Red Bull Racing advisor Helmut Marko has said that the team could quit Formula 1 unless changes are made to the current regulations.
The energy drink brand established its team back in 2005 after buying Jaguar, and won four straight drivers’ and constructors’ championship between 2010 and 2013.
However, the team has recently experienced a dip in form, with the lowest ebb coming in yesterday’s Australian Grand Prix as Daniel Ricciardo struggled to sixth place. His teammate, Daniil Kvyat, failed to make the start after an engine failure.
The change in the technical regulations for the 2014 season and switch to V6 turbo engines has seen Mercedes rise as the dominant force in F1, with its works team claiming both championships last year with a record number of wins and pole positions.
Much of Red Bull’s anger has been directed at engine supplier Renault, who admitted yesterday that “we would even seem to have moved backwards” over the winter.
All of this has resulted in Marko issuing a quit threat, saying that Red Bull owner Dietrich Mateschitz may have grown tired of F1.
“We will evaluate the situation again as every year and look into costs and revenues,” Marko explained to the Austrian media in Melbourne.
“If we are totally dissatisfied, we could contemplate an F1 exit. The danger is there that Mr Mateschitz loses his passion for F1.”
All manufacturers in F1 regularly analyze their participation in the sport and any possible future. In 2013, Mercedes was reported to be considering quitting after just four seasons as a works outfit, but decided to continue with the project that eventually bore fruit last year.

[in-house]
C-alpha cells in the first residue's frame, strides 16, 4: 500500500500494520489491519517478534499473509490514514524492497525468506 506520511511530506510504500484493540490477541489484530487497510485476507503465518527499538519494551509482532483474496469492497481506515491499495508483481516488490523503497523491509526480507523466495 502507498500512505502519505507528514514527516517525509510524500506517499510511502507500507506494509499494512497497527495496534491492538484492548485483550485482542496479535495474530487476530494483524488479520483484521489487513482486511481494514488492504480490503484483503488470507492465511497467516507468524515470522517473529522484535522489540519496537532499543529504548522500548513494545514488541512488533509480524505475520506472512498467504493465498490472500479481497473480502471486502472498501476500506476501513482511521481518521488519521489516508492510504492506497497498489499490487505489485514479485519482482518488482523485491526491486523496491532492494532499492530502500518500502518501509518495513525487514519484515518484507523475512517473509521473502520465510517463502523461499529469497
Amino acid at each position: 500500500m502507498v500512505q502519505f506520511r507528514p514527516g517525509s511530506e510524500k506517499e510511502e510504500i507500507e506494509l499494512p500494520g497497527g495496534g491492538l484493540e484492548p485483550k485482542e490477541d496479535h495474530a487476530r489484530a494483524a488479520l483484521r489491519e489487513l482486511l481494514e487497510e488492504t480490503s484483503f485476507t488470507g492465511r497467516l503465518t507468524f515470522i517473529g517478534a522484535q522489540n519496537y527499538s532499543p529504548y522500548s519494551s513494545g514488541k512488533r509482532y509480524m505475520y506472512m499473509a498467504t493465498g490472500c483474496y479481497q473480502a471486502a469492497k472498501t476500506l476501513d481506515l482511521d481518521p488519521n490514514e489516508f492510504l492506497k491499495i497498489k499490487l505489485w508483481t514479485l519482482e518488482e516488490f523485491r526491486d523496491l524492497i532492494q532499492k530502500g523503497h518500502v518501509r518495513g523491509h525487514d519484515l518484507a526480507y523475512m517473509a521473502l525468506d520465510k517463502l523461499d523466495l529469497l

The current ‘engine formula’ is expected to last until 2017 at the earliest, with most within the paddock predicting that Mercedes will retain its advantage throughout this period.
As a result, Red Bull team principal Christian Horner thinks that the FIA should take steps to try and cut Mercedes’ advantage to help the racing and close the field.
“When we were winning – and we were never winning with an advantage that Mercedes has – double diffusers were banned, exhausts were moved, flexible bodywork was banned, engine mapping was changed mid-season – anything was done to pull us back,” Horner said on Sunday.
“That was not just us, it was done to McLaren and Williams in other years. The FIA, within the rules, have an equalisation mechanism. I think it’s something that perhaps they need to look at.
“I fear the interest will wane. I didn’t see Mercedes much on the TV this afternoon and I can only imagine that’s because it’s not interesting watching a precession and the producer was looking to pick out other battles in the race.
“There weren’t that many cars out there. The highlight for me was to see Arnie on the podium!”
It is worth noting that under the terms of the commercial agreement that all teams have with F1, the team is committed to the sport until 2020 at the earliest.
However, should Red Bull decide that enough is enough after 11 years of participation in F1, it could have serious ramifications on the sport. Mateschitz also owns Scuderia Toro Rosso, Red Bull’s B-team, and is the main financier of the Austrian Grand Prix, which returned to the sport in 2014.
One name that has been linked with a possible buy-out of Red Bull is Audi. Just as F1 teams ponder quitting the sport each year, Audi frequently discusses a possible entry, and it could be that the Red Bull operation presents the perfect grounding.
In spite of its engine woes, Renault is known to be considering a return to F1 with a works team, having last raced with one back in 2009 before selling up to Lotus. Given that Toro Rosso has fulfilled its purpose of producing future Red Bull talent – Sebastian Vettel, Daniel Ricciardo and Daniil Kvyat – Mateschitz may consider selling up to the French marque.
Marko’s warning may sound like nothing more than sour grapes, but in reality, a Red Bull exit from F1 is both understandable and feasible at this moment in time.